Wake Me When It's Over
Idling in rush hour traffic, on my way home after finishing my last class of the day, I have lots of time to wonder who exactly comes up with all those brilliant ideas that are ruthlessly yet passively absorbed into our lives without discussion, fanfare, or debate, and simply become accepted as, "That's just the way things are done." Oh, you know what I mean. Who constructed the miniature containers of half & half such that when you finally pull back the tab that’s been welded closed, you will certainly spew milk everywhere but into your coffee cup? Or even better, who came up with those tasty tofu burgers? Ooooh, yummy! And let’s not forget the doughnut-sized spare tire conveniently lodged in the trunk of your car in the event of that occasional flat. How far do are you expected to roll on that thing? But the cleverest idea of them all is the " 'You’ve got to be kidding me' 8 o’clock class."
What diabolical mind conceived this outlandish ploy to fill up the course schedule and offer a last-ditch option to those students who were too late to enroll in the popular classes that are now closed but who needed English composition? No one really knows or admits ownership. On the other hand, the poor simpleton who teaches those 8 o’clock classes is well known. We all know her -- Professor Honesteria Dimwitty. She’s the teacher who religiously attends every faculty meeting (even takes notes), turns in final grades well before the due date, volunteers for every committee, gives up part of her summer vacation to attend those heinous professional development workshops, and actually holds office hours, Monday through Friday.
Now, to be fair, Dimwitty was not a fan of the early-riser sessions to begin with. If forced to confess, she would probably say that she had been bamboozled! In what way, you ask? Simple. The lure of getting her teaching load over by noon, thereby leaving the remaining hours for constructive academic doings, was too hard to resist.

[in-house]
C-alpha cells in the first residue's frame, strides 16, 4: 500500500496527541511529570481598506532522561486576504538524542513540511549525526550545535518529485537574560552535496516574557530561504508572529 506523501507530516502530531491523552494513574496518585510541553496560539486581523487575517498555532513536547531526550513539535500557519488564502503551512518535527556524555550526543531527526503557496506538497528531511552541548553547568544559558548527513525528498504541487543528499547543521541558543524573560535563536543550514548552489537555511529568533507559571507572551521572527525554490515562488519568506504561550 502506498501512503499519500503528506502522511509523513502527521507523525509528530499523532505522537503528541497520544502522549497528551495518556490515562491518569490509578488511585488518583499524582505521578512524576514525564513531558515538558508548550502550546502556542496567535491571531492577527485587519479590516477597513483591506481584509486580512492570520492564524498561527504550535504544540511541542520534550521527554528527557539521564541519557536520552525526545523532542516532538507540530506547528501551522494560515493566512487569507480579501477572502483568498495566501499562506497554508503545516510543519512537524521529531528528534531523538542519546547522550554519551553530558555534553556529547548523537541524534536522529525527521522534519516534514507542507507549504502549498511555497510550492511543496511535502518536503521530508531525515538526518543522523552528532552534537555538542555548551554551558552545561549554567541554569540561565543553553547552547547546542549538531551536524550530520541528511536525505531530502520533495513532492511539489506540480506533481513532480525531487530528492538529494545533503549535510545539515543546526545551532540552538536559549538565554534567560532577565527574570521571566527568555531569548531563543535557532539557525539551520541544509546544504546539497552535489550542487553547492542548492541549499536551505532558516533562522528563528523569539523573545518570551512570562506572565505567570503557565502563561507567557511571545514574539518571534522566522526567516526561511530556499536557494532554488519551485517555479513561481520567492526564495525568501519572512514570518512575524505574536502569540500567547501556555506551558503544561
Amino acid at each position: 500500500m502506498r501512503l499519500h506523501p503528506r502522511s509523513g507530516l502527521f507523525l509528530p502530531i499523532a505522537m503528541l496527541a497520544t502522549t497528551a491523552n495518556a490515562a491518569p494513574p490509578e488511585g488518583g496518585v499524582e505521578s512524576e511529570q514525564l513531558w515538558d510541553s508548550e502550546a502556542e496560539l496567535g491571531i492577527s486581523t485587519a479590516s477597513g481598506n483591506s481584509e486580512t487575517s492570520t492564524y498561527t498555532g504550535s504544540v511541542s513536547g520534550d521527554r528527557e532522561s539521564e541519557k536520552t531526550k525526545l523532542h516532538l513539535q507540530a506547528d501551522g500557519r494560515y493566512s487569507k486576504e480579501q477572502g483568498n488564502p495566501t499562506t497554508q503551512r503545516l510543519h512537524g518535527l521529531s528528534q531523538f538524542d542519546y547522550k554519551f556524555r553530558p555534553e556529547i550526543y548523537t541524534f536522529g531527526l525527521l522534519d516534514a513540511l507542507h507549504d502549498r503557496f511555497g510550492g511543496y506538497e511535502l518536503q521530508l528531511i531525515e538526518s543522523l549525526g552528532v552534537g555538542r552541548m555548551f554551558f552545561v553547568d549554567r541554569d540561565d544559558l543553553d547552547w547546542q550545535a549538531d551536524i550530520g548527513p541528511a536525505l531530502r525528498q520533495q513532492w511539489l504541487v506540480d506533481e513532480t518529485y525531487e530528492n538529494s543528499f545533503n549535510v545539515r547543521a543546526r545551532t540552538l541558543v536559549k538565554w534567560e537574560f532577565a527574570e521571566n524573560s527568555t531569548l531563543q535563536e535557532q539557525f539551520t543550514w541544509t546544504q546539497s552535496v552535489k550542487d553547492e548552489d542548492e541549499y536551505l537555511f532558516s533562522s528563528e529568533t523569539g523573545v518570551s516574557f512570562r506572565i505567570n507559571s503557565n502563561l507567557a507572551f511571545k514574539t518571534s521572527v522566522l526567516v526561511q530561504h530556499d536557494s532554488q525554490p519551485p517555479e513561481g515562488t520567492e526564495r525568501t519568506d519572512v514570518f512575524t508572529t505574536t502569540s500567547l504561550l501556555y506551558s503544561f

According to secret journal accounts, on that first day, Dimwitty described leaping out of bed at 6 a.m., stopping by Starbucks for the wake-up cup of coffee, driving to work before the real rush hour, taking a few minutes to review her lesson plans, scanning the roster of students, practicing pronouncing a few names, and finally inhaling the scents and sounds of students on their way to that first class. What a rush!
She revealed that she entered the classroom, placed her notes on the lectern, wrote her name on the board, then turned expectantly to get that first glimpse of the faces of her eager students only to find a smattering of bodies randomly draped over desks and slumped in chairs -- the count as of 8:10 a.m. is 6 out 22 officially enrolled. There, in the front row, sat that one student, pen perched over pad and ready to take notes. Like Dimwitty, she actually thought there would be a class that day.
Dimwitty paused to reflect and decided that all was not lost. After all, it was just the first day of class. Students would still be finding their way. The next class had to be better. Unfortunately, the next class and the remaining sessions were just as poorly attended and just as disappointing. Those students who attended one day were not likely to be the same students who attended the next class day.
By the fourth class session, the few faithful attendees would have given up all pretense of following the lesson and resorted to arranging their faces into frozen masks of unnatural attention while actually catching up on lost sleep. Some of the very bold would ask for a review of any missed lessons. At the end of each class period, some would even offer Dimwitty an awkward expression of sympathy and support. Looking anywhere but at their instructor, they would pose, "Why did they sign up for this class if they didn’t plan to come?" "You are really patient!" "I'm taking your class next term." "Will you be teaching an 8 o’clock again?" "Do you have an extra syllabus?"
Dimwitty finally realized that the 8 o’clock class offered formidable challenges to an instructor. Regardless of how creative the lesson plans or how well-aimed an eraser at the head of the nodding student, teaching a body of students at that hour was probably the worst experience she had ever had, barring having her teeth cleaned by a dental hygienist wearing 3-inch press-on nails.
You had to have been there. I was.
Juanita M. Eagleson is visiting assistant professor of liberal studies at the Community College of the District of Columbia.
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